Healthcare veteran says systemic reform is critical

Tue, 07/14/2009 - 3:24pm
By: Letters to the ...

I feel compelled to respond to the healthcare reform editorials published in last week’s Citizen.

Kimberly Learned made several excellent points in support of federally funded universal healthcare. Her statement that “Our politicians enjoy taxpayer-funded healthcare” was declared “flat wrong” by another writer, Donald Clack, who pointed out that the federal employees health benefit program is not “free.”

True, but we taxpayers do fund approximately 75 percent of these healthcare premiums. And members of Congress receive extra perks, including their own pharmacy, physicians and nurses, at an additional cost of $2 million per year to the taxpayers. That’s a pretty hefty benefit package, in my book.

All of this is tangential to the primary issue: the urgent need for a national healthcare system that will meet at least the basic needs of all citizens.

The U.S. spends far more per capita than any other nation in the world (an estimated $8,300 per person in 2009), yet is the only wealthy industrialized nation lacking some form of universal healthcare.

We are now spending more on healthcare every year than we spend on educating our children, building roads, even feeding ourselves.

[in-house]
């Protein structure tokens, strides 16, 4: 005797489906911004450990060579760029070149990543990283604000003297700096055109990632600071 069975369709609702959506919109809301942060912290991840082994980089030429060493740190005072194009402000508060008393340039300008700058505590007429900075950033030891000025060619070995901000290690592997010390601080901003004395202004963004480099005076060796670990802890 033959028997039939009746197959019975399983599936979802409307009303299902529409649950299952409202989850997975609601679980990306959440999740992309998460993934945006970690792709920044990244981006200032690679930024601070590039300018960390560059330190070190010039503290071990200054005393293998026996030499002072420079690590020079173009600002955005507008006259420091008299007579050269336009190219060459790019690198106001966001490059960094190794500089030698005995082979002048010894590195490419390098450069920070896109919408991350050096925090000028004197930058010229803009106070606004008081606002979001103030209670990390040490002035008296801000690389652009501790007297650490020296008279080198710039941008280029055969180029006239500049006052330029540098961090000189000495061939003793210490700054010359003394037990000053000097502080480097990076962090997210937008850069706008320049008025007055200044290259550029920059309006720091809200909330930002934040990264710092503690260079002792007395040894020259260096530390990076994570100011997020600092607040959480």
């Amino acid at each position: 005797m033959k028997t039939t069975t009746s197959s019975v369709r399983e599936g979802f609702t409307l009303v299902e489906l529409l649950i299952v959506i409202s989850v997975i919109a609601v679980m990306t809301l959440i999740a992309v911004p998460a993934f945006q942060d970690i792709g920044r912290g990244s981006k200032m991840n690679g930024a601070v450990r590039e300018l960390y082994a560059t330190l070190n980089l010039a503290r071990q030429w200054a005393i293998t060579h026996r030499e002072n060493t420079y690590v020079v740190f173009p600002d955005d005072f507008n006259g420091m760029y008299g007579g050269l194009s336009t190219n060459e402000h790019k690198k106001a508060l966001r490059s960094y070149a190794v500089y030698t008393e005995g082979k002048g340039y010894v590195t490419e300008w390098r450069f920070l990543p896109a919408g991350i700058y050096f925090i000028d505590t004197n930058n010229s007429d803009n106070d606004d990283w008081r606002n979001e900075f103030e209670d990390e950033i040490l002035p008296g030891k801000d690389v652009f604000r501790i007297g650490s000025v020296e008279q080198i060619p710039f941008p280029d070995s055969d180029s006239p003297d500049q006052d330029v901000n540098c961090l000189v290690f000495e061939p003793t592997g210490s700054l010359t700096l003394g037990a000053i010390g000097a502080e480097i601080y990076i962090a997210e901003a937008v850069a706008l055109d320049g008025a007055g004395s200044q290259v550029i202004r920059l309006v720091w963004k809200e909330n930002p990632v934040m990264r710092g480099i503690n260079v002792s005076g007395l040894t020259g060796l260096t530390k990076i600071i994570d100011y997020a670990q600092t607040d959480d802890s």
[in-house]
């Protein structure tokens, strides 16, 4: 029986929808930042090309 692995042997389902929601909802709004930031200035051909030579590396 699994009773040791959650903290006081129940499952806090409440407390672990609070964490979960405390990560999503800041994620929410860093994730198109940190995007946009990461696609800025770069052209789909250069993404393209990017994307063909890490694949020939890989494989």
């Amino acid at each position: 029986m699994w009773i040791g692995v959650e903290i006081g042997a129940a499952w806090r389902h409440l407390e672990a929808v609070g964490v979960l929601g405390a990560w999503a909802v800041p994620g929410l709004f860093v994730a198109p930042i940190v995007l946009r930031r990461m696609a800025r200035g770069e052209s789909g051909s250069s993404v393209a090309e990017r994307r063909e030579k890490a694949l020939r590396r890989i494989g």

Forty-five million Americans have no health insurance; another 25 million are underinsured. Half of Americans say they have cut back on healthcare in the past year due to cost concerns and one in five say they have not filled a medical prescription. Lack of preventative care — and timely care — is contributing to higher and higher costs.

If we do nothing about this issue, healthcare costs are projected to soar to $13,000 per person annually within the next eight years, according to the Congressional Budget Office. The number of uninsured will rise accordingly.

Tying health insurance to employment is crippling American business. Escalating health insurance premiums are bankrupting businesses as well as families across this nation. Many sobering statistics can be found in well researched articles on the internet and elsewhere, so I need not quote them here.

We can all point to problems and complaints with healthcare systems in other countries. All are evolving, all are imperfect. But very few citizens of Canada, the UK, France, Norway, or Australia say they would like to trade their system with what we currently have — or should I say DO NOT have — in the U.S.A.